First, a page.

One of the most challenging aspects (at least for me) when starting was deciding what to build and selecting an interesting idea. As I soon discovered, the best product ideas often appear while actively developing something. I opted for the first concept that met the following criterion: it solved a problem I faced, and I had a personal desire to use the application myself.

As someone enthusiastic about weightlifting and is interested in bettering my fitness levels, I decided to build a workout tracker to help me stay on track and accountable. I had previously tried numerous other workout tracking apps but none of them met my specific requirements. Either the design or the UX was not quite to my taste (I am very picky about that), or important features were missing.

Liftbear Banner

So my first app needed to be a mobile application and after sketching out the basic screens and deciding on a name (Liftbear), I started to build it with Flutter and Firebase. As a payment provider, I used RevenueCat and for the landing page, I used Jigsaw. Although I had to learn a lot of new technologies because I never used them before in a real project, I'm pretty happy with the stack I picked and even up to today haven't paid a lot of money for all this amazing infrastructure and tools.

Although the initial response to the app was rather calm, and user growth has remained slow, I was proud to have designed, developed, and launched an app for both iOS and Android single-handedly. That was the most crucial achievement for me. After that, I spent the next six months after the initial release, pushing several updates and improving the app.

Although developing all these cool updates and new futures helped me get a lot of general experience in the mobile app development area, that was a hard time for me (mentally) because I became a little bit frustrated with the slow growth of my app and constantly questioned myself and my decisions. After getting Liftbear in a state where I could maintain it easily and no important features were missing anymore, I decided to try something new and build a second app: HabitKit.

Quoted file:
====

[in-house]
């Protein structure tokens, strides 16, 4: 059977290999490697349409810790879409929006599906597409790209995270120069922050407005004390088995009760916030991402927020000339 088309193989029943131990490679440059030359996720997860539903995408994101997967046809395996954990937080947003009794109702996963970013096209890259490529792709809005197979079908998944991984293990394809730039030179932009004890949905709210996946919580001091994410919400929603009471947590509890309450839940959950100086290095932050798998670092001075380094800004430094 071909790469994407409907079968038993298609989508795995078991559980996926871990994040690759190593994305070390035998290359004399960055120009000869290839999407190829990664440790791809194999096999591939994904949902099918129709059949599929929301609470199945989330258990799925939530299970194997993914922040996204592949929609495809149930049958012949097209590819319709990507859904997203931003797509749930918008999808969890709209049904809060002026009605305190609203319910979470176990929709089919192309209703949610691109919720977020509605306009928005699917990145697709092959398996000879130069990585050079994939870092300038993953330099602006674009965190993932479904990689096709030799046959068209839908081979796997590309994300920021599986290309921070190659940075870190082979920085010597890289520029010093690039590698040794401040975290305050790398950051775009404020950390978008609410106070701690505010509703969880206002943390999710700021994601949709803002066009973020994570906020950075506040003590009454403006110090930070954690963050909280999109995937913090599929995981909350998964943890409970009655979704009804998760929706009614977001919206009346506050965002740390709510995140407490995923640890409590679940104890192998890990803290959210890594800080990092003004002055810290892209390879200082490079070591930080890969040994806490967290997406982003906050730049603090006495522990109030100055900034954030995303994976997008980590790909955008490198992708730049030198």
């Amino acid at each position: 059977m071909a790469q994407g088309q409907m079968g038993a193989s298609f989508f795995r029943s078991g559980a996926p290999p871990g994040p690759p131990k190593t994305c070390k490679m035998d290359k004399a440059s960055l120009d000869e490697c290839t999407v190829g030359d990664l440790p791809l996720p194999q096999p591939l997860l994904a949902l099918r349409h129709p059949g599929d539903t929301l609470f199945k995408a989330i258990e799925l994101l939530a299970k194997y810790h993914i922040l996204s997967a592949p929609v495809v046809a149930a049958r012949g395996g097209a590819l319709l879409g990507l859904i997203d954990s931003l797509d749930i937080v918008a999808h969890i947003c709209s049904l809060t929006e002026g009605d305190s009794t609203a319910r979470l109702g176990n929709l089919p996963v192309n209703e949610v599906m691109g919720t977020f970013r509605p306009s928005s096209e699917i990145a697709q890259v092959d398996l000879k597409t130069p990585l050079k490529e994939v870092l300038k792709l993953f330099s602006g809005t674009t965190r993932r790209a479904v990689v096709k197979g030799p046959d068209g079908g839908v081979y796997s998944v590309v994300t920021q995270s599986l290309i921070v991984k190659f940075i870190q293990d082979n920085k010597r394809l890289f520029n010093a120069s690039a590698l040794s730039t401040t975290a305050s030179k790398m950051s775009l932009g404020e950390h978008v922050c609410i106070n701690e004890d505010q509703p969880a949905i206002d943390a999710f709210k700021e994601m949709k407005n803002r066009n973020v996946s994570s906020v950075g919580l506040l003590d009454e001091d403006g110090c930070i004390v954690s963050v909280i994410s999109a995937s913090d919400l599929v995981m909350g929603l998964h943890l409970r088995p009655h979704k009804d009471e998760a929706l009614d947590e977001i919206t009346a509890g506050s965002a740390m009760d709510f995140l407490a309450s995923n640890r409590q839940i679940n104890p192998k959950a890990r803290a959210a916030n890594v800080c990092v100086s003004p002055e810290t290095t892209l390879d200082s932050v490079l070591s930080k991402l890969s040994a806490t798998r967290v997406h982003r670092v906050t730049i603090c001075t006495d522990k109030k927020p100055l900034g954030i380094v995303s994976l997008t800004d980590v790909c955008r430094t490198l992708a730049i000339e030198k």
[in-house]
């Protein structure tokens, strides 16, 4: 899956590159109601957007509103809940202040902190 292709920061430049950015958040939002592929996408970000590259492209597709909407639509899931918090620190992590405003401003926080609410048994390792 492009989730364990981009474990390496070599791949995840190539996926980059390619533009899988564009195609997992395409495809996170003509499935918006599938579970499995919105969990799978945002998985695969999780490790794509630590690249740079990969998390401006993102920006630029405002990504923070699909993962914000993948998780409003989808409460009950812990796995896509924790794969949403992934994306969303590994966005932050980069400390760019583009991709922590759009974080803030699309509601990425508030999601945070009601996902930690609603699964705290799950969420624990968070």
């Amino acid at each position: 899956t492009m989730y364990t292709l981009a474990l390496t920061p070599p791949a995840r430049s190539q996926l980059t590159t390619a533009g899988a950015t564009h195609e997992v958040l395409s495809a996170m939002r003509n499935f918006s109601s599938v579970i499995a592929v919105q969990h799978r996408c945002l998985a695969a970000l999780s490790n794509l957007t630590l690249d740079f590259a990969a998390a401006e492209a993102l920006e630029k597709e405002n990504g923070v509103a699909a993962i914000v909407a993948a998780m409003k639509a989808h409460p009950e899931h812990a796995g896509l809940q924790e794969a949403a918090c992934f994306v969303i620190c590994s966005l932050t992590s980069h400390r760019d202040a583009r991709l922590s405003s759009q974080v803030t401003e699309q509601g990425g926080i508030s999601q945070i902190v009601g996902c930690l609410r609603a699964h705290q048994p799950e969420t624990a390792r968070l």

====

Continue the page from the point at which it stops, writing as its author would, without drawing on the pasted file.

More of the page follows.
HabitKit Era

With HabitKit, I treated the whole process as a "small experiment" and granted myself a timeframe of roughly four to six weeks to develop and publish the app. I used roughly the same stack as the one I used for Liftbear, with a (big) exception: I wanted to reduce complexity and switched from using Firebase to just a local database (Isar). For the landing page, I used Astro and Tailwind CSS.

As usual, I documented the entire development process on Twitter and when I shared a picture of the app's primary screen, it generated a significant buzz, and people loved the design and concept. In total, the post accumulated 72k impressions, almost 800 likes and a whole bunch of people messaging me that they want to try the app. The positive feedback and increased impressions and followers served as a significant motivator, spurring me on to complete the rest of the development process.

HabitKit Banner

On November 27th, I finally released the first version of the app. It was an exciting day for me: I sat all day in front of my computer, messaged people on Twitter and even watched the first sales come in (I made over $100 in one day!). That was a super cool feeling for me and it was the first time I had experienced some kind of financial success with building and selling (copies of) my apps. I began making money through subscriptions and lifetime purchases and accumulated quite a lot of downloads. Up to this day, the numbers are still growing and people are buying my apps. It feels like a testament to the value that my app provides to its users and I am proud about that.